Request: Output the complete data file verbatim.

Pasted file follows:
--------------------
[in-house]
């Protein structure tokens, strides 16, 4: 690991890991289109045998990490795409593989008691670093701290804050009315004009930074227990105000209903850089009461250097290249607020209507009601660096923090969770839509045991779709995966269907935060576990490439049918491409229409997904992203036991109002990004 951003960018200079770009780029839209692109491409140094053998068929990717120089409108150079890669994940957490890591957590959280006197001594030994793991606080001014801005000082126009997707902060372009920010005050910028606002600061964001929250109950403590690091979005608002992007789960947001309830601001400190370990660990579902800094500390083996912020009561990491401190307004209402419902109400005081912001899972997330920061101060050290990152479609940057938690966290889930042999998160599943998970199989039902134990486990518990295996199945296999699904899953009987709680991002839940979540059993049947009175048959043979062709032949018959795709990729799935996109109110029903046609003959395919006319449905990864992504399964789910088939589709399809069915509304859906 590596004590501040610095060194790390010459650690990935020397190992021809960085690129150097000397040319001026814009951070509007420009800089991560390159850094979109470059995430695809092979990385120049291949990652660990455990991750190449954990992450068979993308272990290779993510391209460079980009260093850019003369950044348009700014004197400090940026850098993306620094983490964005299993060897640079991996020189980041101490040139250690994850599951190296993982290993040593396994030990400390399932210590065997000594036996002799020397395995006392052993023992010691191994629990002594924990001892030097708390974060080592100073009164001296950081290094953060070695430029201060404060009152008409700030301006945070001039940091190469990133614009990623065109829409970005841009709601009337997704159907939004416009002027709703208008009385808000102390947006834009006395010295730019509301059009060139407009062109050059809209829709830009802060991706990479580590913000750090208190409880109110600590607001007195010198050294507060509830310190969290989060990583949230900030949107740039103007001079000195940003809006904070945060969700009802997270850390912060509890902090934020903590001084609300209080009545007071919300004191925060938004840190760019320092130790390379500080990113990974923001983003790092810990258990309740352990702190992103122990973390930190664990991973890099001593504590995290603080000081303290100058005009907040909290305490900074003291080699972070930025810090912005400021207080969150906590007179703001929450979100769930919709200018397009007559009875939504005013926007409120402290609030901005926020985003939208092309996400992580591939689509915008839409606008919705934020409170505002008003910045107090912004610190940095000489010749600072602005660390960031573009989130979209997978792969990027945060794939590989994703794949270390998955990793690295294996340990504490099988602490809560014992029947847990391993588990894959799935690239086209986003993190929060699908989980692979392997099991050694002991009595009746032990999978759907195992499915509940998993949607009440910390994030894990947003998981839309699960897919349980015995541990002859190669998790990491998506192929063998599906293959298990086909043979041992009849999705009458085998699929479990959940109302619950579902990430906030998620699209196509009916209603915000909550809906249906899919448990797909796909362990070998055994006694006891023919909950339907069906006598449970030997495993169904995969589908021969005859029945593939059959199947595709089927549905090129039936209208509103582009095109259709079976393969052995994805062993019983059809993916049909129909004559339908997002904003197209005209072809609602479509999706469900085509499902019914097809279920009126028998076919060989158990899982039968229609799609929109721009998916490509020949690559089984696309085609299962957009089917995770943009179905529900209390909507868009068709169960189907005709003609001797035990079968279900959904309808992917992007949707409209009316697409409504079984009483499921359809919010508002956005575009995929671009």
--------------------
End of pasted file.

[in-house]
């Protein structure tokens, strides 16, 4: 690991890991289109045998990490795409593989008691670093701290804050009315004009930074227990105000209903850089009461250097290249607020209507009601660096923090969770839509045991779709995966269907935060576990490439049918491409229409997904992203036991109002990004 951003960018200079770009780029839209692109491409140094053998068929990717120089409108150079890669994940957490890591957590959280006197001594030994793991606080001014801005000082126009997707902060372009920010005050910028606002600061964001929250109950403590690091979005608002992007789960947001309830601001400190370990660990579902800094500390083996912020009561990491401190307004209402419902109400005081912001899972997330920061101060050290990152479609940057938690966290889930042999998160599943998970199989039902134990486990518990295996199945296999699904899953009987709680991002839940979540059993049947009175048959043979062709032949018959795709990729799935996109109110029903046609003959395919006319449905990864992504399964789910088939589709399809069915509304859906 590596004590501040610095060194790390010459650690990935020397190992021809960085690129150097000397040319001026814009951070509007420009800089991560390159850094979109470059995430695809092979990385120049291949990652660990455990991750190449954990992450068979993308272990290779993510391209460079980009260093850019003369950044348009700014004197400090940026850098993306620094983490964005299993060897640079991996020189980041101490040139250690994850599951190296993982290993040593396994030990400390399932210590065997000594036996002799020397395995006392052993023992010691191994629990002594924990001892030097708390974060080592100073009164001296950081290094953060070695430029201060404060009152008409700030301006945070001039940091190469990133614009990623065109829409970005841009709601009337997704159907939004416009002027709703208008009385808000102390947006834009006395010295730019509301059009060139407009062109050059809209829709830009802060991706990479580590913000750090208190409880109110600590607001007195010198050294507060509830310190969290989060990583949230900030949107740039103007001079000195940003809006904070945060969700009802997270850390912060509890902090934020903590001084609300209080009545007071919300004191925060938004840190760019320092130790390379500080990113990974923001983003790092810990258990309740352990702190992103122990973390930190664990991973890099001593504590995290603080000081303290100058005009907040909290305490900074003291080699972070930025810090912005400021207080969150906590007179703001929450979100769930919709200018397009007559009875939504005013926007409120402290609030901005926020985003939208092309996400992580591939689509915008839409606008919705934020409170505002008003910045107090912004610190940095000489010749600072602005660390960031573009989130979209997978792969990027945060794939590989994703794949270390998955990793690295294996340990504490099988602490809560014992029947847990391993588990894959799935690239086209986003993190929060699908989980692979392997099991050694002991009595009746032990999978759907195992499915509940998993949607009440910390994030894990947003998981839309699960897919349980015995541990002859190669998790990491998506192929063998599906293959298990086909043979041992009849999705009458085998699929479990959940109302619950579902990430906030998620699209196509009916209603915000909550809906249906899919448990797909796909362990070998055994006694006891023919909950339907069906006598449970030997495993169904995969589908021969005859029945593939059959199947595709089927549905090129039936209208509103582009095109259709079976393969052995994805062993019983059809993916049909129909004559339908997002904003197209005209072809609602479509999706469900085509499902019914097809279920009126028998076919060989158990899982039968229609799609929109721009998916490509020949690559089984696309085609299962957009089917995770943009179905529900209390909507868009068709169960189907005709003609001797035990079968279900959904309808992917992007949707409209009316697409409504079984009483499921359809919010508002956005575009995929671009």